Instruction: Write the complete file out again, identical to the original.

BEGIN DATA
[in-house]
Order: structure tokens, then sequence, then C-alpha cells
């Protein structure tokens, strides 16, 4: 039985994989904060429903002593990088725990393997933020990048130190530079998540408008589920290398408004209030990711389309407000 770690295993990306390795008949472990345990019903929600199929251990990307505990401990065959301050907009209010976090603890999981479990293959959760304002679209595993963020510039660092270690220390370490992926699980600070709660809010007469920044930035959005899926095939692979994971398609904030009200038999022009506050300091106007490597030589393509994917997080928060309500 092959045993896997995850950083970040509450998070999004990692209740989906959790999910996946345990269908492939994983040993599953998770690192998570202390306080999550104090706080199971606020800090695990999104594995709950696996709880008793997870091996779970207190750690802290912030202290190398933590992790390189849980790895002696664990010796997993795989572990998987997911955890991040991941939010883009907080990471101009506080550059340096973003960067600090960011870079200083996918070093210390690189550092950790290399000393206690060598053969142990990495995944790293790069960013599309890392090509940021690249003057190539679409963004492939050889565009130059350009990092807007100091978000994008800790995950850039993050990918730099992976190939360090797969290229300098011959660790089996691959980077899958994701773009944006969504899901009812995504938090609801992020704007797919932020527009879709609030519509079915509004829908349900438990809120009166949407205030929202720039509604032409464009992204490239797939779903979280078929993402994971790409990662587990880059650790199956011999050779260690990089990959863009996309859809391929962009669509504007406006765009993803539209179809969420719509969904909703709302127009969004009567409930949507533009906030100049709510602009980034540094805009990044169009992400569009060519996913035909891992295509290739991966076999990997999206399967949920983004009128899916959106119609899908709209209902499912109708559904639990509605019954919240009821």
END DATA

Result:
[in-house]
Order: structure tokens, then sequence, then C-alpha cells
């Protein structure tokens, strides 16, 4: 039985994989904060429903002593990088725990393997933020990048130190530079998540408008589920290398408004209030990711389309407000 770690295993990306390795008949472990345990019903929600199929251990990307505990401990065959301050907009209010976090603890999981479990293959959760304002679209595993963020510039660092270690220390370490992926699980600070709660809010007469920044930035959005899926095939692979994971398609904030009200038999022009506050300091106007490597030589393509994917997080928060309500 092959045993896997995850950083970040509450998070999004990692209740989906959790999910996946345990269908492939994983040993599953998770690192998570202390306080999550104090706080199971606020800090695990999104594995709950696996709880008793997870091996779970207190750690802290912030202290190398933590992790390189849980790895002696664990010796997993795989572990998987997911955890991040991941939010883009907080990471101009506080550059340096973003960067600090960011870079200083996918070093210390690189550092950790290399000393206690060598053969142990990495995944790293790069960013599309890392090509940021690249003057190539679409963004492939050889565009130059350009990092807007100091978000994008800790995950850039993050990918730099992976190939360090797969290229300098011959660790089996691959980077899958994701773009944006969504899901009812995504938090609801992020704007797919932020527009879709609030519509079915509004829908349900438990809120009166949407205030929202720039509604032409464009992204490239797939779903979280078929993402994971790409990662587990880059650790199956011999050779260690990089990959863009996309859809391929962009669509504007406006765009993803539209179809969420719509969904909703709302127009969004009567409930949507533009906030100049709510602009980034540094805009990044169009992400569009060519996913035909891992295509290739991966076999990997999206399967949920983004009128899916959106119609899908709209209902499912109708559904639990509605019954919240009821």